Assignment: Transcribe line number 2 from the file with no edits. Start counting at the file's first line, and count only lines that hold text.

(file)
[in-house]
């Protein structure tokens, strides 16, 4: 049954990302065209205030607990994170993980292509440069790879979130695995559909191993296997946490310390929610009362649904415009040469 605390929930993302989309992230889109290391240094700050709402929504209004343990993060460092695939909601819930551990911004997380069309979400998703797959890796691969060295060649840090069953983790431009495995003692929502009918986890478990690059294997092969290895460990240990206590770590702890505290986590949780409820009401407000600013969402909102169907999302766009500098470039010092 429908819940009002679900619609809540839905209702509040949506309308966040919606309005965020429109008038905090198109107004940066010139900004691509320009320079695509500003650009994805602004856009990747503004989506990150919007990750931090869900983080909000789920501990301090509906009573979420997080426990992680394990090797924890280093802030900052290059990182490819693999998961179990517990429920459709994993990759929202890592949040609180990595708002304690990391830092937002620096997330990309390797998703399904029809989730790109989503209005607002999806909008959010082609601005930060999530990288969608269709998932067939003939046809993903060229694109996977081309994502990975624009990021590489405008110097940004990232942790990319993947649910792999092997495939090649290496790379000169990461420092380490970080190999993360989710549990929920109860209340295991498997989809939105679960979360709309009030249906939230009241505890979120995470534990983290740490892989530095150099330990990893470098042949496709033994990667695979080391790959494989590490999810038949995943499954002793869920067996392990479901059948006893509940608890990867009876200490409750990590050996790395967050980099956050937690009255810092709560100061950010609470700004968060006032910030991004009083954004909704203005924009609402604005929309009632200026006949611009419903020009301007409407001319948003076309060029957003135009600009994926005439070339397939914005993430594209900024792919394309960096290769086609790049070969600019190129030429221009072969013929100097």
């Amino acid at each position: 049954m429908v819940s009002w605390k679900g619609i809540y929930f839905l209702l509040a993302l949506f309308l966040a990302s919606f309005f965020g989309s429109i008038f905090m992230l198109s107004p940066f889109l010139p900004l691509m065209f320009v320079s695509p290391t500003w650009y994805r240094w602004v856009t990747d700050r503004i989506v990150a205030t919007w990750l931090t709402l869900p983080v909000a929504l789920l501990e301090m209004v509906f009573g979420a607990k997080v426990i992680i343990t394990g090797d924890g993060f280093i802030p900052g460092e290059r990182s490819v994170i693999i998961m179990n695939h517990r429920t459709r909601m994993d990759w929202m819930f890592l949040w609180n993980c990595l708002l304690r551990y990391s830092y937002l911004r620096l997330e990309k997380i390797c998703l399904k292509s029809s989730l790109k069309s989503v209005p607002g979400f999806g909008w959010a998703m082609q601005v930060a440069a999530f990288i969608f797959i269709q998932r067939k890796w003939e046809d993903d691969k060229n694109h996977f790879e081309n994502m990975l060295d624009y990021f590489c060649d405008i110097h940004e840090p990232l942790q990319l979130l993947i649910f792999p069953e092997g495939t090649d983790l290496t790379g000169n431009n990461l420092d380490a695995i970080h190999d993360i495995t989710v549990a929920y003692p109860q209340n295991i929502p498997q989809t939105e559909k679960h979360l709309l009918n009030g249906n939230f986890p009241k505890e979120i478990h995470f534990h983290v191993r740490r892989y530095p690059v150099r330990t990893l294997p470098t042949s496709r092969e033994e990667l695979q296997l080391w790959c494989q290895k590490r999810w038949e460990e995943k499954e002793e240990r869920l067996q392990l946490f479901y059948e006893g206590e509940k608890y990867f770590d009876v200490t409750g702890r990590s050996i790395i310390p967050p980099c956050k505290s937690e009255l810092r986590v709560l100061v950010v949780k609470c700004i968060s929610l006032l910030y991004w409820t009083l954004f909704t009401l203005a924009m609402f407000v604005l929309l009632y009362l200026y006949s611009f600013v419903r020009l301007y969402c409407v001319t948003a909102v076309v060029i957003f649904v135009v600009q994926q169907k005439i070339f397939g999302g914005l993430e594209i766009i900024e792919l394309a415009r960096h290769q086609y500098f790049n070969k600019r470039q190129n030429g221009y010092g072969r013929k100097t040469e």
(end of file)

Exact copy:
């Protein structure tokens, strides 16, 4: 049954990302065209205030607990994170993980292509440069790879979130695995559909191993296997946490310390929610009362649904415009040469 605390929930993302989309992230889109290391240094700050709402929504209004343990993060460092695939909601819930551990911004997380069309979400998703797959890796691969060295060649840090069953983790431009495995003692929502009918986890478990690059294997092969290895460990240990206590770590702890505290986590949780409820009401407000600013969402909102169907999302766009500098470039010092 429908819940009002679900619609809540839905209702509040949506309308966040919606309005965020429109008038905090198109107004940066010139900004691509320009320079695509500003650009994805602004856009990747503004989506990150919007990750931090869900983080909000789920501990301090509906009573979420997080426990992680394990090797924890280093802030900052290059990182490819693999998961179990517990429920459709994993990759929202890592949040609180990595708002304690990391830092937002620096997330990309390797998703399904029809989730790109989503209005607002999806909008959010082609601005930060999530990288969608269709998932067939003939046809993903060229694109996977081309994502990975624009990021590489405008110097940004990232942790990319993947649910792999092997495939090649290496790379000169990461420092380490970080190999993360989710549990929920109860209340295991498997989809939105679960979360709309009030249906939230009241505890979120995470534990983290740490892989530095150099330990990893470098042949496709033994990667695979080391790959494989590490999810038949995943499954002793869920067996392990479901059948006893509940608890990867009876200490409750990590050996790395967050980099956050937690009255810092709560100061950010609470700004968060006032910030991004009083954004909704203005924009609402604005929309009632200026006949611009419903020009301007409407001319948003076309060029957003135009600009994926005439070339397939914005993430594209900024792919394309960096290769086609790049070969600019190129030429221009072969013929100097």